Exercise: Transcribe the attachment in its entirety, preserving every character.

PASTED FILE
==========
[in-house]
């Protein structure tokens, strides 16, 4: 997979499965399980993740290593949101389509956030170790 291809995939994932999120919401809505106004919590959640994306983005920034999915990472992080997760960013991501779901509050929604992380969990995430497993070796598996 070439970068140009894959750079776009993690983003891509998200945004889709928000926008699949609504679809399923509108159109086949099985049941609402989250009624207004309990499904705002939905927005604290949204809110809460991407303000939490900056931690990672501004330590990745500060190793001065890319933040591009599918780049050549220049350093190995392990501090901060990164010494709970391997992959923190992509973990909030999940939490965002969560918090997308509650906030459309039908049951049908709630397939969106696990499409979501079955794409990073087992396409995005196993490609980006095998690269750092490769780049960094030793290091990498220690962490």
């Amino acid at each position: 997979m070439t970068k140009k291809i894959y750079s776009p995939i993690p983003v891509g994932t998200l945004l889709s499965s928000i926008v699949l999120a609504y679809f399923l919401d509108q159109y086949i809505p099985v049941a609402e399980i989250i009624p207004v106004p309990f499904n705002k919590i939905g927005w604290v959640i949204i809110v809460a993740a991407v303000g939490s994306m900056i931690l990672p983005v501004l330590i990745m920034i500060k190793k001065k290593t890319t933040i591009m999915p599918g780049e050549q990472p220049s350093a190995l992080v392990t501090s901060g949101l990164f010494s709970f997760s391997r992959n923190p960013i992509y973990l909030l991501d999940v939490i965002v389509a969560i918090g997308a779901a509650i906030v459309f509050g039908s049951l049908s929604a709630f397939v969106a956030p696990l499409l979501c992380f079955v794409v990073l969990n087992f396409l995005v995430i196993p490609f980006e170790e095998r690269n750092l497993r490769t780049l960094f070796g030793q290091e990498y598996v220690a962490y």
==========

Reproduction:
[in-house]
């Protein structure tokens, strides 16, 4: 997979499965399980993740290593949101389509956030170790 291809995939994932999120919401809505106004919590959640994306983005920034999915990472992080997760960013991501779901509050929604992380969990995430497993070796598996 070439970068140009894959750079776009993690983003891509998200945004889709928000926008699949609504679809399923509108159109086949099985049941609402989250009624207004309990499904705002939905927005604290949204809110809460991407303000939490900056931690990672501004330590990745500060190793001065890319933040591009599918780049050549220049350093190995392990501090901060990164010494709970391997992959923190992509973990909030999940939490965002969560918090997308509650906030459309039908049951049908709630397939969106696990499409979501079955794409990073087992396409995005196993490609980006095998690269750092490769780049960094030793290091990498220690962490």
């Amino acid at each position: 997979m070439t970068k140009k291809i894959y750079s776009p995939i993690p983003v891509g994932t998200l945004l889709s499965s928000i926008v699949l999120a609504y679809f399923l919401d509108q159109y086949i809505p099985v049941a609402e399980i989250i009624p207004v106004p309990f499904n705002k919590i939905g927005w604290v959640i949204i809110v809460a993740a991407v303000g939490s994306m900056i931690l990672p983005v501004l330590i990745m920034i500060k190793k001065k290593t890319t933040i591009m999915p599918g780049e050549q990472p220049s350093a190995l992080v392990t501090s901060g949101l990164f010494s709970f997760s391997r992959n923190p960013i992509y973990l909030l991501d999940v939490i965002v389509a969560i918090g997308a779901a509650i906030v459309f509050g039908s049951l049908s929604a709630f397939v969106a956030p696990l499409l979501c992380f079955v794409v990073l969990n087992f396409l995005v995430i196993p490609f980006e170790e095998r690269n750092l497993r490769t780049l960094f070796g030793q290091e990498y598996v220690a962490y």